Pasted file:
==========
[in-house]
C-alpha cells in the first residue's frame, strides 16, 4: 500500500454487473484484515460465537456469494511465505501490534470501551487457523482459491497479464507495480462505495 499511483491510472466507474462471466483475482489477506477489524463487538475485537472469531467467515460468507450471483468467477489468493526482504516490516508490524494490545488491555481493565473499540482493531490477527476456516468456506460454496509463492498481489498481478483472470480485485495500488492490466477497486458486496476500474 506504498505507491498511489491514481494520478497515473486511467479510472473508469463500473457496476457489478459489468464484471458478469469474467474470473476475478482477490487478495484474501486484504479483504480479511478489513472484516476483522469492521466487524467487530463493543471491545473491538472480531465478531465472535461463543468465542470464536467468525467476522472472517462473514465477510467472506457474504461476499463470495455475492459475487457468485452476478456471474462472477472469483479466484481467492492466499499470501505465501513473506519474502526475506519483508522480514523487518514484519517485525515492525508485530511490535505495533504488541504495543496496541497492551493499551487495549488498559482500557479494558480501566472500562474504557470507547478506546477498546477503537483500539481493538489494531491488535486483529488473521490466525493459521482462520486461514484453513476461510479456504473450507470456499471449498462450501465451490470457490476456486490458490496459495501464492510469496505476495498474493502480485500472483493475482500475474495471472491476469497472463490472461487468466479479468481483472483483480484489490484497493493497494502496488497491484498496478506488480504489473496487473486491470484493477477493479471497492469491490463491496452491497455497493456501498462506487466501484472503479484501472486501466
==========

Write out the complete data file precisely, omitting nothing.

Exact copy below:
[in-house]
C-alpha cells in the first residue's frame, strides 16, 4: 500500500454487473484484515460465537456469494511465505501490534470501551487457523482459491497479464507495480462505495 499511483491510472466507474462471466483475482489477506477489524463487538475485537472469531467467515460468507450471483468467477489468493526482504516490516508490524494490545488491555481493565473499540482493531490477527476456516468456506460454496509463492498481489498481478483472470480485485495500488492490466477497486458486496476500474 506504498505507491498511489491514481494520478497515473486511467479510472473508469463500473457496476457489478459489468464484471458478469469474467474470473476475478482477490487478495484474501486484504479483504480479511478489513472484516476483522469492521466487524467487530463493543471491545473491538472480531465478531465472535461463543468465542470464536467468525467476522472472517462473514465477510467472506457474504461476499463470495455475492459475487457468485452476478456471474462472477472469483479466484481467492492466499499470501505465501513473506519474502526475506519483508522480514523487518514484519517485525515492525508485530511490535505495533504488541504495543496496541497492551493499551487495549488498559482500557479494558480501566472500562474504557470507547478506546477498546477503537483500539481493538489494531491488535486483529488473521490466525493459521482462520486461514484453513476461510479456504473450507470456499471449498462450501465451490470457490476456486490458490496459495501464492510469496505476495498474493502480485500472483493475482500475474495471472491476469497472463490472461487468466479479468481483472483483480484489490484497493493497494502496488497491484498496478506488480504489473496487473486491470484493477477493479471497492469491490463491496452491497455497493456501498462506487466501484472503479484501472486501466